Response: Hello Chuck, nice to hear from you. And yes...the ebook is better!
From the sounds of it, you are doing a bang up job in plumbing your compressed air.
You mention that the discharge on your compressor is a 3/8 outlet port. Is it a 3/8 coupler...what exactly? To me, there is your primary restriction.
Even though you increase the pipe size after that 3/8 outlet with your 1" air main, essentially what that air main becomes is a sort of compressed air receiver. Though, if any of your applications draws more air than can come out of the 3/8 discharge from the compressor though, that you have a 1" main is almost immaterial.
Having said that, a 3/8 compressed air line flows a lot of air, so that may not be a problem.
You write, "My local hardware store sells "Type M" NPT fittings in 1/4 inch and "Type-T" NPT fittings in 3/8 inch. It is my understanding the type T fittings are Automotive and the Type M are industrial."
I had not heard that before. My understanding is the "M" type connectors fit "M" type couplers, the same with "T" type couplers and connectors, and the "P" type, the Aro type, the Milton type, the Swagelock type etc. etc.
For most of us, if it is an industrial versus automotive type fitting is less important that does the connector fit the coupler.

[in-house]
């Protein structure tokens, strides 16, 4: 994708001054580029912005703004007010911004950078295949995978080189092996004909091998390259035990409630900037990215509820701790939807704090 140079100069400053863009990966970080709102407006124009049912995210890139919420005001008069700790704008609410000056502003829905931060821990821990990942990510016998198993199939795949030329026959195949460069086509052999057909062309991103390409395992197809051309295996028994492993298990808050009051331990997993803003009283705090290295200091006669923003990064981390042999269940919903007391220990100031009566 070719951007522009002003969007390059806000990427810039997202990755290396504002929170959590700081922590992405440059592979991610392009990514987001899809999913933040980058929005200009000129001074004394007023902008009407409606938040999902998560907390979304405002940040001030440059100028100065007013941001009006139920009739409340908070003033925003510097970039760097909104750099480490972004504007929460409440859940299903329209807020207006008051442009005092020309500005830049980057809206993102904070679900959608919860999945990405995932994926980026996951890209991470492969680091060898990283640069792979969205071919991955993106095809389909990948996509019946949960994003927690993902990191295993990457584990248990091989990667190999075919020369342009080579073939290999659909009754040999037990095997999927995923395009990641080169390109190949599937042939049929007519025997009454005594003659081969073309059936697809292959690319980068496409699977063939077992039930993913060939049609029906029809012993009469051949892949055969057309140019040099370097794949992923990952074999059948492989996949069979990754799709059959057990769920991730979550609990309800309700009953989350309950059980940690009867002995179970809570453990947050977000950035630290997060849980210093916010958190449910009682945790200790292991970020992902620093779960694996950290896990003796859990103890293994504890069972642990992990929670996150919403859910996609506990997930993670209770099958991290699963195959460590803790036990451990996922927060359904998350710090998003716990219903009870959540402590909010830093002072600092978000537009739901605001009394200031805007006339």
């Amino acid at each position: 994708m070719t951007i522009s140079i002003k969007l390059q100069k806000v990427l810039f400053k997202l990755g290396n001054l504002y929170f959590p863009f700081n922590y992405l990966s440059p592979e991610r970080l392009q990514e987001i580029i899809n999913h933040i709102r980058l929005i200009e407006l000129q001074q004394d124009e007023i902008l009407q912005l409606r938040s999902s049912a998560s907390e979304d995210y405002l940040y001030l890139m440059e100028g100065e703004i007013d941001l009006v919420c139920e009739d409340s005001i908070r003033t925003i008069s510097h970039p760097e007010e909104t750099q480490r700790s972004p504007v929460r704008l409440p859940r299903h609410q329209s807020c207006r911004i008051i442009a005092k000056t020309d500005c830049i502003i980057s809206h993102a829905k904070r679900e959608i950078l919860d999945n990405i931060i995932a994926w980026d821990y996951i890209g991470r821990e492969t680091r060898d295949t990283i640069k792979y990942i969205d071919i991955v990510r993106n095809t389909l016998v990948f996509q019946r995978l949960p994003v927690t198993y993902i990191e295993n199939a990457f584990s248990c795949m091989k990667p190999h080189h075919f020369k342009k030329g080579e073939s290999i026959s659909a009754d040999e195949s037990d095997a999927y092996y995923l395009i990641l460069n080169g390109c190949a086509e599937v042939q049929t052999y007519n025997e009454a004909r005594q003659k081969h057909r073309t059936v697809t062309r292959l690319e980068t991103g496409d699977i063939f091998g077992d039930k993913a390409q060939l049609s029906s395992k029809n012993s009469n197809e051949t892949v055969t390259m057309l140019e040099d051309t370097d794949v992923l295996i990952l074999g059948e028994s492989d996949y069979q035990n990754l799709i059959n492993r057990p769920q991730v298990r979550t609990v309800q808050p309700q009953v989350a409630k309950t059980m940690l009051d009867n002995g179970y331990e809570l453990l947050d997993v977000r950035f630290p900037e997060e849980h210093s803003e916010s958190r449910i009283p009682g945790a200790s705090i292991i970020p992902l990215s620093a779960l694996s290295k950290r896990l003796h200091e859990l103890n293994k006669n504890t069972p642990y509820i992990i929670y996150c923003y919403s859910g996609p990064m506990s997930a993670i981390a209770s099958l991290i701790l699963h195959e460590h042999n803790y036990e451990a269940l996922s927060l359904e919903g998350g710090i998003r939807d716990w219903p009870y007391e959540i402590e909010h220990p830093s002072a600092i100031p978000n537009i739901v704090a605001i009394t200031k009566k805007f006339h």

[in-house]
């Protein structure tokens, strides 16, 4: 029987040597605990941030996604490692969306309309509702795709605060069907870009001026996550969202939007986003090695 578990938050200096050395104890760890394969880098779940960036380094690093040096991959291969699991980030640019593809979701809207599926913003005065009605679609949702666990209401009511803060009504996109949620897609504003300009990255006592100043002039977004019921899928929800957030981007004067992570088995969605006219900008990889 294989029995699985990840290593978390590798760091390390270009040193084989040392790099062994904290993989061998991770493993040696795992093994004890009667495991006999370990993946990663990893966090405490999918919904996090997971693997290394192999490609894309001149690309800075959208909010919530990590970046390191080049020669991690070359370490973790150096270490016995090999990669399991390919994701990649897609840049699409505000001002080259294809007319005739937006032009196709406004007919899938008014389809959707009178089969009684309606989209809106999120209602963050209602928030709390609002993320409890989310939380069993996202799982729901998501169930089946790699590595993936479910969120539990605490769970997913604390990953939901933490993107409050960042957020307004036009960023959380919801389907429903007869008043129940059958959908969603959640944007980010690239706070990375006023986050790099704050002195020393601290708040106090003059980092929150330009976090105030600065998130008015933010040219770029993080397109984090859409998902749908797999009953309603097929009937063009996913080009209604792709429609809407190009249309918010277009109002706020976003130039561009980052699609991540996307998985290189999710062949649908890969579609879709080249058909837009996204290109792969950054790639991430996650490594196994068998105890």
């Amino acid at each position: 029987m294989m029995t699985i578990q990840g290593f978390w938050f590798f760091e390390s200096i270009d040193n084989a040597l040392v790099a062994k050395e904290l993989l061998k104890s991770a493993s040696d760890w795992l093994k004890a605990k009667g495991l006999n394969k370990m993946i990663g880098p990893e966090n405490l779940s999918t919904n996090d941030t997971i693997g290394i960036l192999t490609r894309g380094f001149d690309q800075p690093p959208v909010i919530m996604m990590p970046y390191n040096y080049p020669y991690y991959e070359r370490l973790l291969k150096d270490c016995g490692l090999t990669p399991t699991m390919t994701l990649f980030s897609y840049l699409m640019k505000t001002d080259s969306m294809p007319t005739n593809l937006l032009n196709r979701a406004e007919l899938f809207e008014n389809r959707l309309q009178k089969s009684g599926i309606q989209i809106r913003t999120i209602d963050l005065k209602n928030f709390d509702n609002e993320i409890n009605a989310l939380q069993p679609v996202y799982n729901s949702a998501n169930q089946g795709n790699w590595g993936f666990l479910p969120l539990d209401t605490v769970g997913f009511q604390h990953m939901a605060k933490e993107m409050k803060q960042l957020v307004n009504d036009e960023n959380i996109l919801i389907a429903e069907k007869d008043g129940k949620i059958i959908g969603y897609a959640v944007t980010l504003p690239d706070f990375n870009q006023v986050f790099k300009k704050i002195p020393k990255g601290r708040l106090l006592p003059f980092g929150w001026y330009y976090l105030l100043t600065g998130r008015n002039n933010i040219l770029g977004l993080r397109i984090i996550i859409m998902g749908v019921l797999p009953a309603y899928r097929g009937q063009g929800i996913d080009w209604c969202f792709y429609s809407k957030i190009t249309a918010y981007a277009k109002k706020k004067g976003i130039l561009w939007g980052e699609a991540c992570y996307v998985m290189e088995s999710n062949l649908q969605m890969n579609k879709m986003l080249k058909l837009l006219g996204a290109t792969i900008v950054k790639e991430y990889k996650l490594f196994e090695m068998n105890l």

As to the flow restriction of couplers and connectors, many are full flow models, meaning that the inner diameter is the full size of the hose. Therefore, a 1/4 hose (with an I.D. of 1/4") will be the same I.D. as that 1/4" connector or coupler, and therefore, there should not be a restriction on the flow of air through them.
If in doubt, visit your local industrial supplier that supplies industry with their fittings, cylinders and valves. Ask them for their brand that are full flow, and standardize your shop and fitting kits with this brand. Then you will not have a problem.
Response: Joe, if you are trying to plug a 1/4" connector into a 3/8" coupler, or the reverse, no, I don't think that's possible.
Make yourself an adapter with a 1/4" connector on one end to plug into the 1/4" coupler, and on the other end of the short length of hose, put a 3/8" coupler. That will accept any 3/8 connectors. Or, the reverse.
Thread adapters from 1/4 to 3/8 and vice versa are a common brass fitting available at any plumbing shop.
Comment: Thanks for the great idea, I'll give that a shot for sure.